On my third day at the hostel, after my second half-assed attempt to land an overnight permit, I took the bus into San Isidro to get some cash at the ATM and stock up on groceries for the next few days. I got all that I needed, took the 2 p.m. bus back to San Gerardo, and made the half hour trek up the rest of the dirt road to the hostel. As I walked in the front door, I was confronted by the owner. His raised eyebrows told me that he had been waiting. I said hi and looked at him quizzically as I made my way towards the kitchen.

Nonchalantly, he cut to the chase. "I think it's time for you to leave."

I stumbled for my words in the aftermath of what he had said. In my brief, unsuccessful attempt to pick apart his blank expression, all I came up with was, "OK."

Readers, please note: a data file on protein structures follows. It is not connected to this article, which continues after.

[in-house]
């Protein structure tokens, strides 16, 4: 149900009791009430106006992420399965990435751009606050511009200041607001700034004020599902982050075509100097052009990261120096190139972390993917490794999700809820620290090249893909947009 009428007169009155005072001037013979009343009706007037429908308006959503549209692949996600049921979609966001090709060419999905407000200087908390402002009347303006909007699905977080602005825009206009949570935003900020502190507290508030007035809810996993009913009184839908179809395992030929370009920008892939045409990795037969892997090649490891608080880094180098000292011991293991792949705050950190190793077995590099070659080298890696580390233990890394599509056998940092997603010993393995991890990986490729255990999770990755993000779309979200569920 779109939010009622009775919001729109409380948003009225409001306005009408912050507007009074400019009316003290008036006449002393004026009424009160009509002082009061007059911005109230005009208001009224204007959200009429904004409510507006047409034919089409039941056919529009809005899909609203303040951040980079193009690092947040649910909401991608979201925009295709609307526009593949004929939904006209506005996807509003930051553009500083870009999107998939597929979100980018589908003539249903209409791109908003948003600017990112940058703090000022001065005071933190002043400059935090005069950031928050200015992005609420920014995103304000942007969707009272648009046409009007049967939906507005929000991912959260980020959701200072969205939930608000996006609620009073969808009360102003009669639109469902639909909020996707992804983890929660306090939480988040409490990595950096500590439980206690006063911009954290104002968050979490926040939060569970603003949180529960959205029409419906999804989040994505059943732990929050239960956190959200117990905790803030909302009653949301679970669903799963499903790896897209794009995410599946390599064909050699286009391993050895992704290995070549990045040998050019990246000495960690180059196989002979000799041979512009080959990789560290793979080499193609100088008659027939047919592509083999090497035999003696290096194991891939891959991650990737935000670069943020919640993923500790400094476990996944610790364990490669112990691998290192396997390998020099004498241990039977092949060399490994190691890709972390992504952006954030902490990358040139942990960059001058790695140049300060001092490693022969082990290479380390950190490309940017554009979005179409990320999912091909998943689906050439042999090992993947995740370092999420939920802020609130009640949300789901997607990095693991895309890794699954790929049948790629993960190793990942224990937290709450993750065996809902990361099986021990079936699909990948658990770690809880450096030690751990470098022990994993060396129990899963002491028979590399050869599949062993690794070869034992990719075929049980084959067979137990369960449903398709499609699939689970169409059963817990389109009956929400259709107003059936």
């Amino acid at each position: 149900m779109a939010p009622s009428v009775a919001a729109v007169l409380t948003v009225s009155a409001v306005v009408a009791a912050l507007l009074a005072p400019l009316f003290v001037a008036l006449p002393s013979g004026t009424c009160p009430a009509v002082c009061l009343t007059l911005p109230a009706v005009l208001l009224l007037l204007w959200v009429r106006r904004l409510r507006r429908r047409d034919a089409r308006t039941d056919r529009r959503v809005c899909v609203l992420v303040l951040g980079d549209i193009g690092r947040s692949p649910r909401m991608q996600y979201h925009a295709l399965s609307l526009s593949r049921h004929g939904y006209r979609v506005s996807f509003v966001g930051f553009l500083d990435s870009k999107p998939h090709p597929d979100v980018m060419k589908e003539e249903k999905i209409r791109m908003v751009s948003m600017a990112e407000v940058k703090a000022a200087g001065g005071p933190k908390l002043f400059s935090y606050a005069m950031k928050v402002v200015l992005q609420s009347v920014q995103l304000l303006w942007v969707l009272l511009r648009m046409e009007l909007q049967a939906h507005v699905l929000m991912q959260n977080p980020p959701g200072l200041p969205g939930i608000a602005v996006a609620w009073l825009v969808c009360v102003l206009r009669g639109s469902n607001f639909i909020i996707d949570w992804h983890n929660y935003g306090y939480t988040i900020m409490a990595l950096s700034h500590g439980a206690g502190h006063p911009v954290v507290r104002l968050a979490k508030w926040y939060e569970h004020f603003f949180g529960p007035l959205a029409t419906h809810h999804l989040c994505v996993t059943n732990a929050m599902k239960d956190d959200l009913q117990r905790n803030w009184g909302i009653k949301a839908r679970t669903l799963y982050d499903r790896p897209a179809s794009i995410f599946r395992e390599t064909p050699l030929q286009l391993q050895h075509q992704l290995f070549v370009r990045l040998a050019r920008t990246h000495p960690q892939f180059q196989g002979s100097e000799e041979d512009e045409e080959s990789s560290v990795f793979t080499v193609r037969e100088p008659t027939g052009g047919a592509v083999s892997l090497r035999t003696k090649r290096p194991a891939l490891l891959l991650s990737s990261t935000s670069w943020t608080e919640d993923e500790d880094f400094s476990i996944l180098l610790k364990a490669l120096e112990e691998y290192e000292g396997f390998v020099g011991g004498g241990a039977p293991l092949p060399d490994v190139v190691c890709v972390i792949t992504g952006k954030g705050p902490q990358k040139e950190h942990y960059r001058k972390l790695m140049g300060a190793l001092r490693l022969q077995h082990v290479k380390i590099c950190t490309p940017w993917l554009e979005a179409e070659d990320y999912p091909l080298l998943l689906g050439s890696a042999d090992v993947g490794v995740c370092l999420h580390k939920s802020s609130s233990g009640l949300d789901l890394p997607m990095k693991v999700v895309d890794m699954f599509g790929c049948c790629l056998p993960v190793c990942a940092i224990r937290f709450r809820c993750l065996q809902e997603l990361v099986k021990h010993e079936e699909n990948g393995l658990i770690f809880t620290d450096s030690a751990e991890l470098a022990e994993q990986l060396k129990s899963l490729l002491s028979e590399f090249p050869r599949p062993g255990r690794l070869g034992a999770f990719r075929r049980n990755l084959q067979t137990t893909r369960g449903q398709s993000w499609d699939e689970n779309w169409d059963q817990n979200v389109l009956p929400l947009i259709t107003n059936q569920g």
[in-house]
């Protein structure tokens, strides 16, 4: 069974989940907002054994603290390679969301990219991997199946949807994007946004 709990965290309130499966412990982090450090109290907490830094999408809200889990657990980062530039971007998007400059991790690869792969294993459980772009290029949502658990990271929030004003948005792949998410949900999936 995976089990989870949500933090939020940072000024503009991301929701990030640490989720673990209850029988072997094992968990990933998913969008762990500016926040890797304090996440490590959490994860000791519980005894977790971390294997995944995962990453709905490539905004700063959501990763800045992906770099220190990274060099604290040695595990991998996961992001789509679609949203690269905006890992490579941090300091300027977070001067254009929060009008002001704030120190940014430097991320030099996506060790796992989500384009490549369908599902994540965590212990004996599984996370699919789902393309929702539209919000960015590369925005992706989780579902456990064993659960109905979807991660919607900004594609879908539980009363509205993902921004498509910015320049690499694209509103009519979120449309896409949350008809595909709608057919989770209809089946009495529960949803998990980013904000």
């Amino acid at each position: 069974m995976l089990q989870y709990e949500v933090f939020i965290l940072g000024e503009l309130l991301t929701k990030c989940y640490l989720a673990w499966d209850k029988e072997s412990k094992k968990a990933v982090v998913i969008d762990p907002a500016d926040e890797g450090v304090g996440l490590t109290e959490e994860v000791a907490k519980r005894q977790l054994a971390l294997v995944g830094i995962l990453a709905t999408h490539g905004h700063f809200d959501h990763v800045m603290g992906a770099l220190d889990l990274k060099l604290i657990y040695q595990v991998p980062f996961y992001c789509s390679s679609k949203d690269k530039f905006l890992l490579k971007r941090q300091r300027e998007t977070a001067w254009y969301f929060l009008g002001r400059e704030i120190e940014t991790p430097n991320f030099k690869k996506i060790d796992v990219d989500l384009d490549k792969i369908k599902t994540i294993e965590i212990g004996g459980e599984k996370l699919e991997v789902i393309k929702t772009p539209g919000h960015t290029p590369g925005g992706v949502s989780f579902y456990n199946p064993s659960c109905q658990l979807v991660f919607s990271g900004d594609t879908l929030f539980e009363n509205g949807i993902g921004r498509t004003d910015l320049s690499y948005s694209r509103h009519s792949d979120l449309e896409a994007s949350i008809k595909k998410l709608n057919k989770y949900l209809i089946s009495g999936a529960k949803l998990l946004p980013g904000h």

Apparently unsatisfied with this response, he just stood there returning my intent analytical gaze. After another unsuccessful attempt to gather something, anything, from his body language, I finally managed to force out a, "wh-what happened? What did I do?"

Still showing no sign of emotion, he gave me some short and vague explanation to the tune of, "you made someone uncomfortable. To protect this person, I really can't tell you any more. You need to leave."

Ignoring the look of utter confusion on my face, he went on, "all your things are at the Ranger station."

My heart dropped, only slightly less than my jaw, and the possible implications of this flashed through my head. Still having no idea what it was all about, all I could say was, "are they going to tell me what's going on?"